Originally posted by MdeB View Post
                Tax is payable on market rent, not the reduced rent received from your daughter.
                I don't think this is correct.

                Any expenses incurred can only be deducted up to the amount of the rent received. You will not be able to carry any excess expenses forward. If there is no rental income you will not be able to claim any expenses at all.

                You won't have to pay tax on the market rent.


                Comment


                  #9
                  Originally posted by kennyj52 View Post

                  If I don't charge my daughter any rent at all, do I still need to pay tax on the non-existent rent? Seems a bit unfair?
                  I was wrong.

                  You are not taxed on income you did not receive, but you can only claim revenue expenses up to the actual rent received, you cannot offset excess expenses against other property income, and you cannot carry forward any excess expenses. So, for example, you may have problems claiming the cost of replacing the kitchen.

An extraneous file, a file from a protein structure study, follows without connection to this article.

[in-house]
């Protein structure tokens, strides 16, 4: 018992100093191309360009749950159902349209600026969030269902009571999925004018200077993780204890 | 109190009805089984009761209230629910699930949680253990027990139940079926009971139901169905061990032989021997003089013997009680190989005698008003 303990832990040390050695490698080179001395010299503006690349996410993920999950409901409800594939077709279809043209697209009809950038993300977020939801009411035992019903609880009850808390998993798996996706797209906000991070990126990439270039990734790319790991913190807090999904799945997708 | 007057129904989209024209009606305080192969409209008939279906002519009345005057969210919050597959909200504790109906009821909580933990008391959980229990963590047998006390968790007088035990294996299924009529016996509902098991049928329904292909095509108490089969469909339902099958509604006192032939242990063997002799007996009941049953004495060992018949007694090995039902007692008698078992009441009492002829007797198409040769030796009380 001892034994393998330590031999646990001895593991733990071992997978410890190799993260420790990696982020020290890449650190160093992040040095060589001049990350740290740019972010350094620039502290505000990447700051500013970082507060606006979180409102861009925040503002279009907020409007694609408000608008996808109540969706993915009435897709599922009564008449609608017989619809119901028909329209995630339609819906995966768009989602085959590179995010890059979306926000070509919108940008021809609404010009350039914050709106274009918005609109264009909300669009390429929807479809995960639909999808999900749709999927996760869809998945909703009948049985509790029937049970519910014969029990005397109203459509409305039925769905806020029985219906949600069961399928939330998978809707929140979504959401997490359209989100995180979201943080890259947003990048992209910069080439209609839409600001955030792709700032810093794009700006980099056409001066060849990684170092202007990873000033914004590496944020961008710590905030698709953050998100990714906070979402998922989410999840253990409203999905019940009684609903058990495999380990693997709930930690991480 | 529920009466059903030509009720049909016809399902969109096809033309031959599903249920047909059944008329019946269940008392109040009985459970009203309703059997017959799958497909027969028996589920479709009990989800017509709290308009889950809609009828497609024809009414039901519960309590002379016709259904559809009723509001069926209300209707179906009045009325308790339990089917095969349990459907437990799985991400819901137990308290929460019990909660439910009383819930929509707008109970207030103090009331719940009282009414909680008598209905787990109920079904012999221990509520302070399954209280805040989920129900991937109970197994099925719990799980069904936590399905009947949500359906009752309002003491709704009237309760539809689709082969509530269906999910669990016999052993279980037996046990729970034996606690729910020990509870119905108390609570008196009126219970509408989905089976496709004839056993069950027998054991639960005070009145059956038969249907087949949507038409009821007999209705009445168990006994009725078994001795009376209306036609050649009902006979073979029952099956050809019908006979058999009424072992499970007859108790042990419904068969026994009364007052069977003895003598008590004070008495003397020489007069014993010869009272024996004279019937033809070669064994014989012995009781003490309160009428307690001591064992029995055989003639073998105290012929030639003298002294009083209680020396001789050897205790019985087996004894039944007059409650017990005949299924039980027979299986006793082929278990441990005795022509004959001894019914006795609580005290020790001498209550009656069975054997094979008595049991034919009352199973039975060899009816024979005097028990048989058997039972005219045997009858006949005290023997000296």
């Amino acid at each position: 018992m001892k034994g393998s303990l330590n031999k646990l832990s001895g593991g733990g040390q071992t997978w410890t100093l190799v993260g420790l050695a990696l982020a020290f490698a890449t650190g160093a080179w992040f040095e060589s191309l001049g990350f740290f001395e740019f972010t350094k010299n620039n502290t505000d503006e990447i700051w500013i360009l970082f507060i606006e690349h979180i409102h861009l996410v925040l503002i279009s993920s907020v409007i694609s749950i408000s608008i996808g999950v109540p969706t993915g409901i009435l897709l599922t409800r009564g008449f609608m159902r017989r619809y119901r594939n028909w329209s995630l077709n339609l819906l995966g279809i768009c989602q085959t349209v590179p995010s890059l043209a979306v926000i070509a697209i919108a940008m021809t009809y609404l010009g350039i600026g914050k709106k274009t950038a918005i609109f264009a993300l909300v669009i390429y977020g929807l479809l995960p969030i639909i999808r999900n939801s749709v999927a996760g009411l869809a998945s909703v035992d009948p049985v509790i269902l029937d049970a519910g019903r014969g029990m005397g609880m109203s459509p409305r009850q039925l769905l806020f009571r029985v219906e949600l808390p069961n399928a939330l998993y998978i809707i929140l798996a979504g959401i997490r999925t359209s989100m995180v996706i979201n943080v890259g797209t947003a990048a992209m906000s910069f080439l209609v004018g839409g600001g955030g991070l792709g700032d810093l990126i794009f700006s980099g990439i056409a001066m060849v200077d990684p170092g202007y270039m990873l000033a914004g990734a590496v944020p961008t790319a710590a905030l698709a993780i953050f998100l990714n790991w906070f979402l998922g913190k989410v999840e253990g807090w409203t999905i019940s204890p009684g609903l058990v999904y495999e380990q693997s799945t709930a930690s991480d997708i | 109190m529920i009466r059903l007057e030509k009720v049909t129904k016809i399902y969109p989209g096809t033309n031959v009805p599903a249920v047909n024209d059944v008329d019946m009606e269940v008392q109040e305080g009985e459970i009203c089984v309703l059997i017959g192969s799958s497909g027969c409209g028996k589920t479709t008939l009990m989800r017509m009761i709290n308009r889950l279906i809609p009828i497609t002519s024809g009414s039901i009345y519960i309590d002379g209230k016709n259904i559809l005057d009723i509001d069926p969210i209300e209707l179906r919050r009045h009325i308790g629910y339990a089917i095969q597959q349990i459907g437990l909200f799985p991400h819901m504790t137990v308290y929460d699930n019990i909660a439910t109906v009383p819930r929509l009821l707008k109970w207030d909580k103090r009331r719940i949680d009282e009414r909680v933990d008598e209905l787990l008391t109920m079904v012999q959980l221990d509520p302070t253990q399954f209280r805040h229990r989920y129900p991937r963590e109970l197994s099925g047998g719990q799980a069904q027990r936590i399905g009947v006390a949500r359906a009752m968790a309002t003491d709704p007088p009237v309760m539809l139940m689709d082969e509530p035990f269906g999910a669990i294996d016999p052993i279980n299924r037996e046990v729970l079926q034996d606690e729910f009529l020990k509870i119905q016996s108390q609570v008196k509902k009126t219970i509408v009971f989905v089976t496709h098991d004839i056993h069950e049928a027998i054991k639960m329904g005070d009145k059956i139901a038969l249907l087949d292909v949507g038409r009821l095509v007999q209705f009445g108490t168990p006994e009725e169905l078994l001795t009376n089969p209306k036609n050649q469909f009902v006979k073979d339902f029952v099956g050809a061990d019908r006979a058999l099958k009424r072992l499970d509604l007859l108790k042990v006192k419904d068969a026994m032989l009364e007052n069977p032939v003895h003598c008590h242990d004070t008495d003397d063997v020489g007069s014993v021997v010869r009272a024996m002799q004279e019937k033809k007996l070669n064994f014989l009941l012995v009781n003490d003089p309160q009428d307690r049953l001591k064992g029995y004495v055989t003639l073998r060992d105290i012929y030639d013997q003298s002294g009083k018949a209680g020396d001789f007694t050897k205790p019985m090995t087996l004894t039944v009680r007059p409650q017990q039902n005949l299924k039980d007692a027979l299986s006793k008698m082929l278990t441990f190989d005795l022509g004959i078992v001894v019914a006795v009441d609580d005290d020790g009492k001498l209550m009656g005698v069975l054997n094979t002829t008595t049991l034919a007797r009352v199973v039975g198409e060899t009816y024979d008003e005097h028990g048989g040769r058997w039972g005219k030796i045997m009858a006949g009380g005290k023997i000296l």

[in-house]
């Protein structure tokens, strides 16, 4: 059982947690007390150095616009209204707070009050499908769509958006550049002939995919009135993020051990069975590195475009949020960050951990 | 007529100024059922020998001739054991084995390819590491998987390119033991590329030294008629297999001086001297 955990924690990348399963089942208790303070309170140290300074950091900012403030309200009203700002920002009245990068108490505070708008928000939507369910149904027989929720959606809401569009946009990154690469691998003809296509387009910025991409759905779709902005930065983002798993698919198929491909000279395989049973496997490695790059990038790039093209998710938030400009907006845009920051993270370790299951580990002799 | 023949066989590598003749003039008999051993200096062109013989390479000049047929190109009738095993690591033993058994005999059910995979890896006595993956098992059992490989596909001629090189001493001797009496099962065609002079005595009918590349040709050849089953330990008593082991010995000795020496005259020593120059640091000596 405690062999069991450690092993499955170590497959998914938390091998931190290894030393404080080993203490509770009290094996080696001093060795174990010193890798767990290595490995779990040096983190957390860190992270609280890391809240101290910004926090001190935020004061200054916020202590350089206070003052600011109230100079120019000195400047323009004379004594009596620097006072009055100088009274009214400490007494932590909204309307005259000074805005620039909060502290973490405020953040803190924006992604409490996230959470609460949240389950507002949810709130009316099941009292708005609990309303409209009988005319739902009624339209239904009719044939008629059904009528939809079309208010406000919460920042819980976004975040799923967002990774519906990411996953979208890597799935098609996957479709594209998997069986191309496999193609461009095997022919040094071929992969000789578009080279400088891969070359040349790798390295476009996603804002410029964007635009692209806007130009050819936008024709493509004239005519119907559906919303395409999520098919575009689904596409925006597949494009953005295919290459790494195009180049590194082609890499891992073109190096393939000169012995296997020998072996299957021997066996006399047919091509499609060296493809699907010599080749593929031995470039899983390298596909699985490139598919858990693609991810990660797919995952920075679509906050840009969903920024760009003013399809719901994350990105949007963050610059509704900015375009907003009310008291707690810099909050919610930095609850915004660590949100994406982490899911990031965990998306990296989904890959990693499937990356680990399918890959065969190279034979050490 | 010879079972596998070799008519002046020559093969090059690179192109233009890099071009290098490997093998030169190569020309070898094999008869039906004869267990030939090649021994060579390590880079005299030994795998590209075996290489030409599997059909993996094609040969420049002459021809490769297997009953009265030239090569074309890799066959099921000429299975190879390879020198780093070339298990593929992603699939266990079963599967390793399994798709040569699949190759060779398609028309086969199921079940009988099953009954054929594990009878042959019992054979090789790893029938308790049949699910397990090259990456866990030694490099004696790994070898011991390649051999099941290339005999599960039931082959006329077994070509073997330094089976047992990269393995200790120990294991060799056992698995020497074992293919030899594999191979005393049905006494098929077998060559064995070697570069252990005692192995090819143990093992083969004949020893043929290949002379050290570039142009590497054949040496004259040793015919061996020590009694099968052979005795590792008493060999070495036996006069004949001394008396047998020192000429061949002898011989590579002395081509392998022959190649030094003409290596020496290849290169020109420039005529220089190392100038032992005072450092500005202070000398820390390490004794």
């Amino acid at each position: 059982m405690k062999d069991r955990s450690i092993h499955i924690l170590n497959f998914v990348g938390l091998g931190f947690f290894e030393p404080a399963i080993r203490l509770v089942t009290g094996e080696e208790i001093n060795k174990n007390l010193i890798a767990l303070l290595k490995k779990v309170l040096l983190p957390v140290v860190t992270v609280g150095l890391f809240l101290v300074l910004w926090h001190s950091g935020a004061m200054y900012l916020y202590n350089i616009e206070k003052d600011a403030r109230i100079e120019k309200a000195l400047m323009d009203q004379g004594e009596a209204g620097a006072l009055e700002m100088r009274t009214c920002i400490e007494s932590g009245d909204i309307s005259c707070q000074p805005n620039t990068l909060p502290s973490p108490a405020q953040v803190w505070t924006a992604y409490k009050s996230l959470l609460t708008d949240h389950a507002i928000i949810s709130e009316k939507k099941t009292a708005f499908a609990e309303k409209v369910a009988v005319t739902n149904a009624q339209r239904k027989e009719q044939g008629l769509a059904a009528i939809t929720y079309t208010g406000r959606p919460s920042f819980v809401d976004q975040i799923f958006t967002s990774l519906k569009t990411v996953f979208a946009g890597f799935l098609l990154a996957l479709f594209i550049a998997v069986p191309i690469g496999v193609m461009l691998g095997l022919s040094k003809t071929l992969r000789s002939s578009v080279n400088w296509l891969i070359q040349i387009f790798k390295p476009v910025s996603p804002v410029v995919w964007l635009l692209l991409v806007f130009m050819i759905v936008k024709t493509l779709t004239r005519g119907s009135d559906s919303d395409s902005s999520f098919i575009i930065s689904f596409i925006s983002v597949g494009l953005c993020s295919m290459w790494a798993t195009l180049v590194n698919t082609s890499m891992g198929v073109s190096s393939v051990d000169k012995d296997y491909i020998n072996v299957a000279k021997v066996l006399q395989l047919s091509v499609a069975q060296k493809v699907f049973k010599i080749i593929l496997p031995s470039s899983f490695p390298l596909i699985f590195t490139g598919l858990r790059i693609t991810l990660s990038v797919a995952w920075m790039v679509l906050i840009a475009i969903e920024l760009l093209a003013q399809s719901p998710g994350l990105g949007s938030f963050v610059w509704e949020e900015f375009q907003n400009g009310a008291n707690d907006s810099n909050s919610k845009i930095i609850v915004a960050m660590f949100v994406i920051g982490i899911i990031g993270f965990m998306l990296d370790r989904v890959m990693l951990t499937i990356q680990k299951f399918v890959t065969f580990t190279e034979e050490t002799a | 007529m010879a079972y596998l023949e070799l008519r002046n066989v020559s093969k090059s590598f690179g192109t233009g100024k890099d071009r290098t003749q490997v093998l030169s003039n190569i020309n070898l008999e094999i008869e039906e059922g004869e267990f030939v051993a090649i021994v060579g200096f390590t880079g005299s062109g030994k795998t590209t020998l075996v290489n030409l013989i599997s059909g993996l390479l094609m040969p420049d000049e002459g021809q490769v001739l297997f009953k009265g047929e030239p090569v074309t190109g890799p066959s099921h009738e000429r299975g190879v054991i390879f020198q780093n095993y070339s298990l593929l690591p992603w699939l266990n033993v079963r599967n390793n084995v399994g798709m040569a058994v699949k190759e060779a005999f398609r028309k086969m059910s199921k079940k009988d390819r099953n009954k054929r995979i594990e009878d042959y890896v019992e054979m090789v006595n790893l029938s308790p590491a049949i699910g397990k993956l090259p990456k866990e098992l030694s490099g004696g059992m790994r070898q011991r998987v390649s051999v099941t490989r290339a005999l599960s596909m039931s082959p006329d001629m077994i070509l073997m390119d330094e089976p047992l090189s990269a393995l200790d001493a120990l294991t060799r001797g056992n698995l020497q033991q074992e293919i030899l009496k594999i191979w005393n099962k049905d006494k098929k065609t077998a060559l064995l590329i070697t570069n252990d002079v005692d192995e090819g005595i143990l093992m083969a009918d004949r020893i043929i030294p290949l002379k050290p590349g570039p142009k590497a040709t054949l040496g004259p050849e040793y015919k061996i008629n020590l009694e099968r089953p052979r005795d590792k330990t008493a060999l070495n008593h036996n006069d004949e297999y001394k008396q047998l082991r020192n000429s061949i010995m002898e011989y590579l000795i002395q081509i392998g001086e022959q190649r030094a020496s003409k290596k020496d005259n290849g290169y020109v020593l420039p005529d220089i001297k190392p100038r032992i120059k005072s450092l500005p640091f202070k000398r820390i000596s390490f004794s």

See, for example, https://www.gov.uk/hmrc-internal-man...manual/pim2130 and https://www.accountingweb.co.uk/any-...-family-member

                  I do not know how it works where the property is a HMO with separate ASTs.

                  Comment


                    #10
                    Originally posted by jpkeates View Post
                    The 2 people exception is interesting because it might apply.
                    I think that it extends to members of the owners "household" and I'm not sure what that actually means, but it sounds like a daughter would qualify.
                    I read that (https://www.legislation.gov.uk/ukpga...pied-by-owners) as the owner must be in occupation, but on r-reading I am not so sure.

                    It may be that by giving the daughter a share of the property and the other occupiers being her lodgers, the HMO issue might go away.

                    Sounds like one for proper legal/accounting advice.

                    Comment


                      #11